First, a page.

Josh van der Flier on why Ireland stepped forward to face the Haka 2 years ago

Josh van der Flier on why Ireland stepped forward to face the Haka

Mary mother of God, what a moment this was!

Ireland and New Zealand separated by a TV camera crew, 15 metres and an absolute melting pot.

The All Blacks kicked off their Haka and as they finished their first line - their declaration of war - the Irish team stepped forward as one.

The crowd, tingling and heaving with anticipation, were fit to explode.

Most of us, leaning forwards in our seats, expected them to edge forward even more as the Haka continued, with TJ Perenara bellowing to the heavens. This was not Willie Anderson and 1989, however.

Ireland edge towards the Haka and the crowd goes wild

All this before the game even began. Peter O'Mahony roared Amhrán na bhFiann loud and he roared ...

One step was all they took. That was it.

But it was enough.

With Bundee Aki glowering at his countrymen, across the divide, the Irish team, arms entwined, stared the Haka down.

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There have been many responses to the Haka over the years but the ones you truly remember are the ones followed by victories or, at the very least, close calls. On Saturday, November 17th 2018, Ireland won and their pre-match step looked like one giant leap.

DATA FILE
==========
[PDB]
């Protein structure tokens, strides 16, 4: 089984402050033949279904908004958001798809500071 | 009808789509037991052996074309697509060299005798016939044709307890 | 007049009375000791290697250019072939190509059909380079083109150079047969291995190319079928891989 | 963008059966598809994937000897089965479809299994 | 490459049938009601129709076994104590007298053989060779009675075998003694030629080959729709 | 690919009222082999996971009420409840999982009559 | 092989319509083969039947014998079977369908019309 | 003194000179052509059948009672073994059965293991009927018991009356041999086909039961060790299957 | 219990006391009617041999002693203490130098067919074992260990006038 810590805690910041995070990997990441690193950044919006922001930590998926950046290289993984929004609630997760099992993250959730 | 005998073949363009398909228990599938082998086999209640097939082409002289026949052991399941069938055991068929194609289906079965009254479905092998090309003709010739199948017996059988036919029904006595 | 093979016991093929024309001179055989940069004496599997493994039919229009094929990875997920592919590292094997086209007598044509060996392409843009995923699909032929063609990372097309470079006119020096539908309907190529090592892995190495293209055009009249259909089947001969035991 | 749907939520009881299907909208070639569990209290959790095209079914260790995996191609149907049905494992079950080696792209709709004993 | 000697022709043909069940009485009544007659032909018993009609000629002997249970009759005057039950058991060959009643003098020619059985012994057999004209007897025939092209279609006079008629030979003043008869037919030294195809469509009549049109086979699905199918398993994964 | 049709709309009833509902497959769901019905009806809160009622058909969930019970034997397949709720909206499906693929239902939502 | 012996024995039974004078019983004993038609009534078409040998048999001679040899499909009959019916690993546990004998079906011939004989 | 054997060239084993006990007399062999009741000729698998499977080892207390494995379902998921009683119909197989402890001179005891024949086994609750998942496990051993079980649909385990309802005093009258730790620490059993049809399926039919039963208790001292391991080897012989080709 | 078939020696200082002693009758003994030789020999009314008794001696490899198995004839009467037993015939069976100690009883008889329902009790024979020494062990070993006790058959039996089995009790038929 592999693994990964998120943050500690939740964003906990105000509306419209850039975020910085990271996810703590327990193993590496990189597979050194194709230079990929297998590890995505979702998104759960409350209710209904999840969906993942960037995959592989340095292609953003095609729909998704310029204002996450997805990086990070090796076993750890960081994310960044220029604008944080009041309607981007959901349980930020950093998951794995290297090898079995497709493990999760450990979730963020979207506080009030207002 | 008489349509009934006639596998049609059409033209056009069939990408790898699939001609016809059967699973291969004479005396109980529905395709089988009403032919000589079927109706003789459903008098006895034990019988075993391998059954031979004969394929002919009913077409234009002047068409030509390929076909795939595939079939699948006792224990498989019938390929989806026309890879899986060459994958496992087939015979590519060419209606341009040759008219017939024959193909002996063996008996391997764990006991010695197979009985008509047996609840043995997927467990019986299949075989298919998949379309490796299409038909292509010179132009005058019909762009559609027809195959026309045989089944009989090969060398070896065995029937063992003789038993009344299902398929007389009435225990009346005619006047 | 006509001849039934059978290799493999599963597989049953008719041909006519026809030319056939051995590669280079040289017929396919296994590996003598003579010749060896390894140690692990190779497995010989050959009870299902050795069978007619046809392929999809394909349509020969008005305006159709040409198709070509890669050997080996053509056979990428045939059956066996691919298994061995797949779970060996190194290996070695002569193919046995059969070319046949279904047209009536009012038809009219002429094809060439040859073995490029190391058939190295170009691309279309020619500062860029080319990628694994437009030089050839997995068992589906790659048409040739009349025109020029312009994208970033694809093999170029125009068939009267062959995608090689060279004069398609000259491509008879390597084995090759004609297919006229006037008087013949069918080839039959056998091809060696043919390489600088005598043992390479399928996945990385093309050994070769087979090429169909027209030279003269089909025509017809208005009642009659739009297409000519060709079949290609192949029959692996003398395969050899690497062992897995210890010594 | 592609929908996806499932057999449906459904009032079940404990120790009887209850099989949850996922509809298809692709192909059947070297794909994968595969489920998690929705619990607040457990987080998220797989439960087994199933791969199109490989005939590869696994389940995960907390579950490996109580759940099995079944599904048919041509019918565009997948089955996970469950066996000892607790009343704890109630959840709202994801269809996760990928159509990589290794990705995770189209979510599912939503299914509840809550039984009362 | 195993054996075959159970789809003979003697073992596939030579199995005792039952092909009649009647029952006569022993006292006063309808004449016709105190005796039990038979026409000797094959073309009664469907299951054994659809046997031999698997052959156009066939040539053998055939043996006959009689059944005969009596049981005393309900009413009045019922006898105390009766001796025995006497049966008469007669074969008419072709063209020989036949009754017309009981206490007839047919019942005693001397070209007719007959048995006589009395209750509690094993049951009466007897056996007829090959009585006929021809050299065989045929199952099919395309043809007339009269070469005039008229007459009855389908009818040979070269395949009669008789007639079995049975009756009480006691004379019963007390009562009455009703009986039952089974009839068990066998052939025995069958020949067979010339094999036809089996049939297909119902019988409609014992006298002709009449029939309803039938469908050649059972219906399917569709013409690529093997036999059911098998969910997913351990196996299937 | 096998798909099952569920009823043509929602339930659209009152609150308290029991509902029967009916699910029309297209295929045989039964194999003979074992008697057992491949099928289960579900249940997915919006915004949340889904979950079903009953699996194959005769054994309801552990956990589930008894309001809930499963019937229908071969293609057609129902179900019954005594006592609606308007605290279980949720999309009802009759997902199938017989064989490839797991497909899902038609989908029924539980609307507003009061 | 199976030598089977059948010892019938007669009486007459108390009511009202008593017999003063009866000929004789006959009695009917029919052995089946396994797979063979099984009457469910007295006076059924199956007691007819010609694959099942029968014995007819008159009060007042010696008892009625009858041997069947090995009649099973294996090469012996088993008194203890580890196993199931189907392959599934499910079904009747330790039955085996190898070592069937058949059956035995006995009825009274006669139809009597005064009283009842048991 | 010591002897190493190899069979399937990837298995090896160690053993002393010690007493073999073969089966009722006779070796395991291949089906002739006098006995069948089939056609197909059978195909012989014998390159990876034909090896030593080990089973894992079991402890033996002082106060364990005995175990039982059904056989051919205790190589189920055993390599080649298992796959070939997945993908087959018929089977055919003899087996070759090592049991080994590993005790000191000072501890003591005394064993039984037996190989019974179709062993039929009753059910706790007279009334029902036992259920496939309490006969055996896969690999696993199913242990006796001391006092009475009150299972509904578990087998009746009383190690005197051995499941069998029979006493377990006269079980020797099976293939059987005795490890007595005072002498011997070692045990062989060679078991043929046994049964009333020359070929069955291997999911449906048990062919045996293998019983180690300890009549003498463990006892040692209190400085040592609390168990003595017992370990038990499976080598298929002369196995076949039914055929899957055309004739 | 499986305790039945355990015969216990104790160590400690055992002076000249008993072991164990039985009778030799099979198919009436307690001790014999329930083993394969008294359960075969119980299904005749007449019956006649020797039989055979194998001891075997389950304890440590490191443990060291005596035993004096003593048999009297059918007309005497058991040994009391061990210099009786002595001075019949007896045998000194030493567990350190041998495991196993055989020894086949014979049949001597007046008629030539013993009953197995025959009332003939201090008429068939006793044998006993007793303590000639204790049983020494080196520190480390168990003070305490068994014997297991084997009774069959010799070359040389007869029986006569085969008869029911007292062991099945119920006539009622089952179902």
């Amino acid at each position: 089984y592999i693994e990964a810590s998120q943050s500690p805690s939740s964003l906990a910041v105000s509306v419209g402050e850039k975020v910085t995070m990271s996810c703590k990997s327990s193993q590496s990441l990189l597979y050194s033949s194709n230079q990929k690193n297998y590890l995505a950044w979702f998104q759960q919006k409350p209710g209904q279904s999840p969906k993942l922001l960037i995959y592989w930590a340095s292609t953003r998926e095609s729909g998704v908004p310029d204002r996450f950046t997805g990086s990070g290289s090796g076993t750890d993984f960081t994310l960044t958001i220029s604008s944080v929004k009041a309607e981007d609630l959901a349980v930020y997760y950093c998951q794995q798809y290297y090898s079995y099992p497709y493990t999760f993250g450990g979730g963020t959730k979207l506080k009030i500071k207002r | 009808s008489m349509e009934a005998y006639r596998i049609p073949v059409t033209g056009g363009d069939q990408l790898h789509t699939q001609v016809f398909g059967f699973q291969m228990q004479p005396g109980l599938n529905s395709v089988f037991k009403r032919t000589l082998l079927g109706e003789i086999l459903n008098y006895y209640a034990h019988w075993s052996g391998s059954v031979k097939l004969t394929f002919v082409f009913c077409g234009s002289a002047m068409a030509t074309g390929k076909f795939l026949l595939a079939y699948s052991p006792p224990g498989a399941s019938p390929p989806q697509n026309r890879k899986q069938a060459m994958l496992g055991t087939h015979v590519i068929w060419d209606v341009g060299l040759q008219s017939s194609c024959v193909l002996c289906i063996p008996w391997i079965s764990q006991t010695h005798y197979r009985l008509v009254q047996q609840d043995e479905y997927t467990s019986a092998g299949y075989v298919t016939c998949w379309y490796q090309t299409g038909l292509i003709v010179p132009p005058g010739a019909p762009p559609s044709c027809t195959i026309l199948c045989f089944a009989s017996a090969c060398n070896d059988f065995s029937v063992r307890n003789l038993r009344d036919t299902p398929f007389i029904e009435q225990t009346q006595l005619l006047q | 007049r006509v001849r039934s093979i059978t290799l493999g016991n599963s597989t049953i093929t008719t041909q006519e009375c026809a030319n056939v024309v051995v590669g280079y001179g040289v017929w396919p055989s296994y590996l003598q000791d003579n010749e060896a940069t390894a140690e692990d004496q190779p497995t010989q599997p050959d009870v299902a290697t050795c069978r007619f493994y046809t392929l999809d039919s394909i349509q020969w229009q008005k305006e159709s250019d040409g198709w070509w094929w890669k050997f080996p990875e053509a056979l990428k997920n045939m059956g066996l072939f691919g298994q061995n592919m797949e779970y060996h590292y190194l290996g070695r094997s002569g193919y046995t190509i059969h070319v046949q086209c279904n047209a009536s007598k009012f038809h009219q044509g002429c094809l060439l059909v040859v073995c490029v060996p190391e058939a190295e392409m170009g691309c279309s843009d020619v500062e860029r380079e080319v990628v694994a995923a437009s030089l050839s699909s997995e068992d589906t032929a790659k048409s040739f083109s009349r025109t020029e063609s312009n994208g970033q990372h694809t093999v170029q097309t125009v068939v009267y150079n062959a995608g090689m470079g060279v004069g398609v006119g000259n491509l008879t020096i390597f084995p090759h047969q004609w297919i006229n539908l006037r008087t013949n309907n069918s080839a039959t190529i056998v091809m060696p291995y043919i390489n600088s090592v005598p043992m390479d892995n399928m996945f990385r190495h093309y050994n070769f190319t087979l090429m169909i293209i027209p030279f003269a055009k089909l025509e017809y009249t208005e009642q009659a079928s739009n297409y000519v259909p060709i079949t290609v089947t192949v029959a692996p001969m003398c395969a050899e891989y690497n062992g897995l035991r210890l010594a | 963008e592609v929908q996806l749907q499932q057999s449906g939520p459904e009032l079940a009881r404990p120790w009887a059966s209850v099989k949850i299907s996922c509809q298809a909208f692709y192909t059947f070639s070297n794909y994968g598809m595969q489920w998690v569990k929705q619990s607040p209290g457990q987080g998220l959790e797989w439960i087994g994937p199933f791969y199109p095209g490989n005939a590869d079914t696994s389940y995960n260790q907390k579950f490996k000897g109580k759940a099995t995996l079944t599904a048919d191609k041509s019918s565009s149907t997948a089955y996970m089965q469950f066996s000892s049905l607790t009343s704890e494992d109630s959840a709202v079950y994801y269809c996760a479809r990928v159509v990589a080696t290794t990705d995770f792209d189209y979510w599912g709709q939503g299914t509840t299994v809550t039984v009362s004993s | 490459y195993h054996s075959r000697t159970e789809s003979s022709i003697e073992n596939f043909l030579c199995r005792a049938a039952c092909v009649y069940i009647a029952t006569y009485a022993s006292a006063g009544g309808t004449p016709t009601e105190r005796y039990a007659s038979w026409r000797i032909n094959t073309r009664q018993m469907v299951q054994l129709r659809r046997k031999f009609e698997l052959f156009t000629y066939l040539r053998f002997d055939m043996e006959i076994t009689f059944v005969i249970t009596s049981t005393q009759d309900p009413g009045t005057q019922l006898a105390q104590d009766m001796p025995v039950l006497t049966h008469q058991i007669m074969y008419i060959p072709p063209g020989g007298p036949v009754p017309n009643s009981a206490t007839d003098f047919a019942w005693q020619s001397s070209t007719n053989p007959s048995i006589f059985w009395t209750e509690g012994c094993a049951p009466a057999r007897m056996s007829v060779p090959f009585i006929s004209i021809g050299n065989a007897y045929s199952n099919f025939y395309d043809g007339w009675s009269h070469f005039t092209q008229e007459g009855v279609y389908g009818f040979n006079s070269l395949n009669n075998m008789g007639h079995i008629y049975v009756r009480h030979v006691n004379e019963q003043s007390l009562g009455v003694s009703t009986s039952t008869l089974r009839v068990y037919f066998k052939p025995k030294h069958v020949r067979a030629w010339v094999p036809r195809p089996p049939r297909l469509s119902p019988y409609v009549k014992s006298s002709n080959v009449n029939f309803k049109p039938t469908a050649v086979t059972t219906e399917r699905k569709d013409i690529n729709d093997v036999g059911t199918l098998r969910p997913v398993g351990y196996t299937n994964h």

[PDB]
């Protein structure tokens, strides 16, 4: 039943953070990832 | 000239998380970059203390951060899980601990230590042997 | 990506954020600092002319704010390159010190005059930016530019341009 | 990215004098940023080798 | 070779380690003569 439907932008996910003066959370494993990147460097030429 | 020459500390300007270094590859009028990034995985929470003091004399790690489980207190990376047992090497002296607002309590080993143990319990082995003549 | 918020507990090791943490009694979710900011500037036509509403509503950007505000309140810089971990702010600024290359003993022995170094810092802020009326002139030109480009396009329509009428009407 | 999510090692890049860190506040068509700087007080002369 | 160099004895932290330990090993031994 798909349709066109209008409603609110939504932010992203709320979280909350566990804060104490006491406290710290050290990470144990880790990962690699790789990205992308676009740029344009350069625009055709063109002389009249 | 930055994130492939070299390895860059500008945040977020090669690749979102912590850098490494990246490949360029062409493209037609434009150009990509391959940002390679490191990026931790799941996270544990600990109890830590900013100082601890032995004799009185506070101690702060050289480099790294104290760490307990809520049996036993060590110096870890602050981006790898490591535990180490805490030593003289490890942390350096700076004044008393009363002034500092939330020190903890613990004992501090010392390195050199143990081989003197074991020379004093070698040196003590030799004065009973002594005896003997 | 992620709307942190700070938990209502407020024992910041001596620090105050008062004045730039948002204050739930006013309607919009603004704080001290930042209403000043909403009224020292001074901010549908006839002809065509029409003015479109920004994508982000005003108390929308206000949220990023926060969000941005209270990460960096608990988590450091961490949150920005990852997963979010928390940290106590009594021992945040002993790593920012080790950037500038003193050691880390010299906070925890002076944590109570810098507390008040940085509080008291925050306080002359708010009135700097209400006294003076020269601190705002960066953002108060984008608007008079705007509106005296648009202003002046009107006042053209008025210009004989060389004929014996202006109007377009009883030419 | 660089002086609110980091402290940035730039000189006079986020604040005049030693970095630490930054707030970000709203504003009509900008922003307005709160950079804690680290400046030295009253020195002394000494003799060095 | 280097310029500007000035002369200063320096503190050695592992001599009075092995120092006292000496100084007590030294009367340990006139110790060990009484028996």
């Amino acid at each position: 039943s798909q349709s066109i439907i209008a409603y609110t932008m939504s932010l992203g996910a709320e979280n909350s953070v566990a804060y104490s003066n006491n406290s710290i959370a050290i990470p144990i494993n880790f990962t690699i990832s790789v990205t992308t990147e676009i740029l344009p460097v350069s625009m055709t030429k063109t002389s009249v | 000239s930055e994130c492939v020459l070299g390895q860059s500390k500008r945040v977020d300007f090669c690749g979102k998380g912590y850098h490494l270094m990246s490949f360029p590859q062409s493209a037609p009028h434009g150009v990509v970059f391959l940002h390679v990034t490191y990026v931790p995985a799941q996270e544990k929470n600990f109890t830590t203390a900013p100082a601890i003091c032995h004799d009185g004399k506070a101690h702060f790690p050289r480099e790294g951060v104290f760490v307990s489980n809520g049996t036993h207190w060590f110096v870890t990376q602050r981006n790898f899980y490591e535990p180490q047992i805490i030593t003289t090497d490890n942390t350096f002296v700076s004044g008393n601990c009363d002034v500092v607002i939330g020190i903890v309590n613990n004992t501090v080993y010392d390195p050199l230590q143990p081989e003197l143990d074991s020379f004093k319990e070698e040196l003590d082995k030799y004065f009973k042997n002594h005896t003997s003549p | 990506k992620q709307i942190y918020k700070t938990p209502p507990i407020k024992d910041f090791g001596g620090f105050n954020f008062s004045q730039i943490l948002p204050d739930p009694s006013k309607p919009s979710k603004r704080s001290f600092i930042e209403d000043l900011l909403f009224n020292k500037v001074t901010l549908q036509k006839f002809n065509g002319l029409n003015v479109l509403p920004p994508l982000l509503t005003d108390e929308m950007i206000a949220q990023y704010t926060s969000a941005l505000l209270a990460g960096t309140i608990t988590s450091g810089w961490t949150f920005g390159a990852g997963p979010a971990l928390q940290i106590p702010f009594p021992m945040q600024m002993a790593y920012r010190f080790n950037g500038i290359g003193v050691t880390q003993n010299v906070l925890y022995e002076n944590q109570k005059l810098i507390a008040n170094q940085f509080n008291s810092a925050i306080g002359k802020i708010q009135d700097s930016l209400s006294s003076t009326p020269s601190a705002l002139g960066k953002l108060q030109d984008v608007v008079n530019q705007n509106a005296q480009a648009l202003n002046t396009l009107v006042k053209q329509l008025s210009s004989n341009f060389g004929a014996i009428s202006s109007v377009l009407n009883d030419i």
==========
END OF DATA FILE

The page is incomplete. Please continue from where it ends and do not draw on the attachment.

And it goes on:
Post-match, Josh van der Flier was asked about that Ireland move. He told us:

"It just represented the fact we weren't going to take a backward step the whole game.

"That's what Besty [Rory Best] said to us - we want to go after them, not step away, not accept being bullied by them.

"That was part of it and then, and I suppose it's a pretty special moment as a team all being together and watching something as historic as the Haka. So it's quite cool."

Van der Flier says it was Best, the Ireland captain, who relayed the message to the wider squad - one step forward.

It could well have been the Ulsterman who came up with the concept too, as he has spoken strongly in recent years about how New Zealand bullied Ireland two weeks after their Soldier Field loss.

"I think he's really good," van der Flier said of his captain.

"He understands players very well. He'll put his arm around you, but will also know if you need a good talking to. But mostly he's very softly spoken, but says exactly what needs to be said. He won't over-talk and he knows what's best for the team, and always gives his all for the team.

"When you see the performances he puts out and how much effort he puts in every week, and how he trains and everything, he's someone it's a privilege to follow."